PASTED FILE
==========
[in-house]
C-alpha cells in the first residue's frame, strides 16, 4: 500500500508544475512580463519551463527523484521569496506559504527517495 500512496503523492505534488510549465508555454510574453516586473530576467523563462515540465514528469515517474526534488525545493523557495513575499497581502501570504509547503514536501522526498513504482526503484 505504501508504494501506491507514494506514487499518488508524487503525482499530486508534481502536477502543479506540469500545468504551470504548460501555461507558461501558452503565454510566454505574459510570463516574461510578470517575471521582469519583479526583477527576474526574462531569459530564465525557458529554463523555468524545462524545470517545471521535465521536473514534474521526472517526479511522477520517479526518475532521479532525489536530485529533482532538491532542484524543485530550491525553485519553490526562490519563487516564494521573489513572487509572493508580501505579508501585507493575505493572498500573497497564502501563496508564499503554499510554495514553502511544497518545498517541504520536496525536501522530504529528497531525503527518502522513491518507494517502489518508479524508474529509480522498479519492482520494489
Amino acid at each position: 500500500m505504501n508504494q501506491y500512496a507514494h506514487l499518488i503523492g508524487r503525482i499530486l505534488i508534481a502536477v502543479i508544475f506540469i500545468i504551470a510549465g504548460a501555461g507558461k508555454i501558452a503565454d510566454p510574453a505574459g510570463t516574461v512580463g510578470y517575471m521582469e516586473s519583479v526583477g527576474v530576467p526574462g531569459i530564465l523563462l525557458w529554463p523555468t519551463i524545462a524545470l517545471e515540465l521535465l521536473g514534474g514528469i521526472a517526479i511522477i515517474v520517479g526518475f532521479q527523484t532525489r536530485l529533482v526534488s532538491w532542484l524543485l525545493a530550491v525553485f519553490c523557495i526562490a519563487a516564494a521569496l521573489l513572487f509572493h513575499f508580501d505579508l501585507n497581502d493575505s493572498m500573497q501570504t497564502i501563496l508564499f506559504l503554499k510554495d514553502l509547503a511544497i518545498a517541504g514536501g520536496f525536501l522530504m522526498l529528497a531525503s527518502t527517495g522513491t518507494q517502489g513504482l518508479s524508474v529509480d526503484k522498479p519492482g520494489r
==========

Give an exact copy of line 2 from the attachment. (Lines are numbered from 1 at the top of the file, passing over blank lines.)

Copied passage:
C-alpha cells in the first residue's frame, strides 16, 4: 500500500508544475512580463519551463527523484521569496506559504527517495 500512496503523492505534488510549465508555454510574453516586473530576467523563462515540465514528469515517474526534488525545493523557495513575499497581502501570504509547503514536501522526498513504482526503484 505504501508504494501506491507514494506514487499518488508524487503525482499530486508534481502536477502543479506540469500545468504551470504548460501555461507558461501558452503565454510566454505574459510570463516574461510578470517575471521582469519583479526583477527576474526574462531569459530564465525557458529554463523555468524545462524545470517545471521535465521536473514534474521526472517526479511522477520517479526518475532521479532525489536530485529533482532538491532542484524543485530550491525553485519553490526562490519563487516564494521573489513572487509572493508580501505579508501585507493575505493572498500573497497564502501563496508564499503554499510554495514553502511544497518545498517541504520536496525536501522530504529528497531525503527518502522513491518507494517502489518508479524508474529509480522498479519492482520494489